The essential features of science are as follows:
i. It is a systematised body of knowledge that uses scientific methods for observations.
ii. The principles of science establish a cause and effect relationship between various factors.
iii. The principles are exact and have universal applicability without any limitation.
iv. The validity of scientific principles can be verified and they provide a reliable basis for predicting future events.
v. The principles of science are evolved on the basis of continued observation.
Management as an Art:
Art is often regarded as the systematic application of skill or knowledge in effecting accomplishment of results. It represents the methods or ways of doing specific things and indicates how an objective is to be achieved.
The essential features of art are as follows:
i. It involves use of personal skill and knowledge in solving many problems to achieve the enterprise objectives.
ii. An art is a practical knowledge. It is concerned with application of knowledge. Management does not merely mean the knowledge of principles of management rather it is the application of this knowledge which makes it effective and useful.
iii. Management is a way to achieve desired results and by these ways and methods, efficiency and effectiveness is attained through regular practice. One cannot be a good manager unless he regularly practices the art of decision making.
iv. Every art has an element of creativity and in this sense; management also is one of the most creative art as it is concerned with getting work done through and with others by motivating them to work and coordinating their activities.
Management as a Profession:
Since the emergence of separation of management from ownership and increasing professionalisation of management, it is being taken as a profession also. However, while some feel that management is a profession, others are of the view that it is on its way to be a profession. Edgar H. Schein has compared key qualities of professionals with those of managers.
In particular, he stated the following three characteristics:
(a) Professionals base their decisions as general principles.
(b) Professionals achieve professional status through performance.
(c) Professionals must be governed by strict code of ethics that protects their clients.
McFarland has pointed out the following characteristics of management as a profession:
(a) Existence of an organised and systematic knowledge.
(b) Formalised methods of acquiring training and experience.
(c) Existence of an association with profession with professionalisation as its goal.
(d) The formation of ethical codes for guidance and conduct.
(e) Charging of fees for services rendered.
Kennith Andrews identified the following characteristics of management as a profession:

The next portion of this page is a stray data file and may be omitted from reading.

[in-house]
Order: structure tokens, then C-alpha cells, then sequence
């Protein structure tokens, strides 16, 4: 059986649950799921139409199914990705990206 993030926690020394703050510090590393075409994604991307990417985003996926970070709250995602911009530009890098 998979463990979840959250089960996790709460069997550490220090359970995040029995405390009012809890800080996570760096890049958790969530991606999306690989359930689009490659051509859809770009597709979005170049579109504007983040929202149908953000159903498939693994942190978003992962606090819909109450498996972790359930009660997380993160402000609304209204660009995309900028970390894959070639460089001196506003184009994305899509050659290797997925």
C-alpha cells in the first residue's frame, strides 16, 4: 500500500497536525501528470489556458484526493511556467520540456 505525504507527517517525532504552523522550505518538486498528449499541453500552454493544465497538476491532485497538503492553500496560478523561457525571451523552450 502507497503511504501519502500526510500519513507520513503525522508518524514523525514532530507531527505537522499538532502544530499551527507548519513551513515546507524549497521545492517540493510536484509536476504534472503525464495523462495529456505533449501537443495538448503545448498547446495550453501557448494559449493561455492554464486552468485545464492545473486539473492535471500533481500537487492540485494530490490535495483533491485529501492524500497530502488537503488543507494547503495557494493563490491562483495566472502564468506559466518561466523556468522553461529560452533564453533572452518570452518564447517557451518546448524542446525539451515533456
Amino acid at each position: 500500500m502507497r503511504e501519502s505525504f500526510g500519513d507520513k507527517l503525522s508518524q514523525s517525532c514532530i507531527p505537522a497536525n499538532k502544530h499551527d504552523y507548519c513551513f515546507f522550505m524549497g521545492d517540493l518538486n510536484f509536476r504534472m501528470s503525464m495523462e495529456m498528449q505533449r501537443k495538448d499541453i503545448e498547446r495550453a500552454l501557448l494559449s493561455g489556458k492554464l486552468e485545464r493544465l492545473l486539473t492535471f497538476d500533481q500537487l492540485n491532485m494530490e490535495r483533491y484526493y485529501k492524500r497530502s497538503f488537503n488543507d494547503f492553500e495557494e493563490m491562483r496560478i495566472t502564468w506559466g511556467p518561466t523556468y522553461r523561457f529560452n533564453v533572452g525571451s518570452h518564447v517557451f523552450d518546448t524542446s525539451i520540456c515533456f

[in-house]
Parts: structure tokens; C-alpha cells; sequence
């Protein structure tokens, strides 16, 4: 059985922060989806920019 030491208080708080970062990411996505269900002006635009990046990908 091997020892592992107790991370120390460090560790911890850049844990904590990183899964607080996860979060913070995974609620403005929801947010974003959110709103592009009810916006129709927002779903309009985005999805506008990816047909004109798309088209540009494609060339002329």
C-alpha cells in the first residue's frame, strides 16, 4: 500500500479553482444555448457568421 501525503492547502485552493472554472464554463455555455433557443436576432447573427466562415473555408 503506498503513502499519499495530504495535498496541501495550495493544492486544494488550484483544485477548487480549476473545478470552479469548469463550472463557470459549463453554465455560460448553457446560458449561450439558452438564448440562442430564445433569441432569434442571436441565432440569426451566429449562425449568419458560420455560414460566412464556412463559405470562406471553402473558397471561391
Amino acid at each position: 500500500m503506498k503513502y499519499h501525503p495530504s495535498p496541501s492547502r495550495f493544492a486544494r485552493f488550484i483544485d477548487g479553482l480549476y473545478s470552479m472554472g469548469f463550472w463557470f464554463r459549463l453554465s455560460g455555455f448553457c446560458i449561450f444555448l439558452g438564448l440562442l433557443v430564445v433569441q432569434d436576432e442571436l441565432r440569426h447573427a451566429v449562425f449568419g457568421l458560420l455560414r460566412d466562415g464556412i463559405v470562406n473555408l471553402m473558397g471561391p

(b) Competent application.
(d) Social responsibility.
(e) Community sanction.
Term Paper # 5. Levels of Management:
In an organisation there exists a chain of superior subordinate relationship. Various managers are linked with one another through the vertical chain. Levels of management suggest the arranged managerial positions in an organisation. The levels of management determine the authority and status of managers. There is no fixed number of management levels.
However, the different levels may be broadly classified into three categories, as shown in Fig. 1.1:
1. Top management.
2. Middle or intermediate management.
3. Lower or operating management.
1. Top Management:
Top management of a company consists of Board of Directors, Chairman, and Chief Executive etc. Top management is the ultimate source of management authority and it is accountable for overall management to the shareholders of the company.
The main functions of top management are as follows:
i. Determining the objectives of the enterprise as a whole.
ii. Setting up an organisational framework.
iii. Framing policies and making plans to achieve the objectives laid.
iv. Work as a link between internal organisational environment and external environment by representing organisation.
v. Assembling the resources of men, machine, material and money.
vi. Providing overall leadership to organisation.
vii. Exercising effective overall control.
2. Middle Management:
Middle management consists of departmental heads which are generally classified under upper middle management and deputy heads of departments and sectional heads, area managers etc. It is basically concerned with the task of implementing the policies and plans laid down by the top management.
The important functions of middle management are as follows:
i. Interpreting the policies framed by the top management.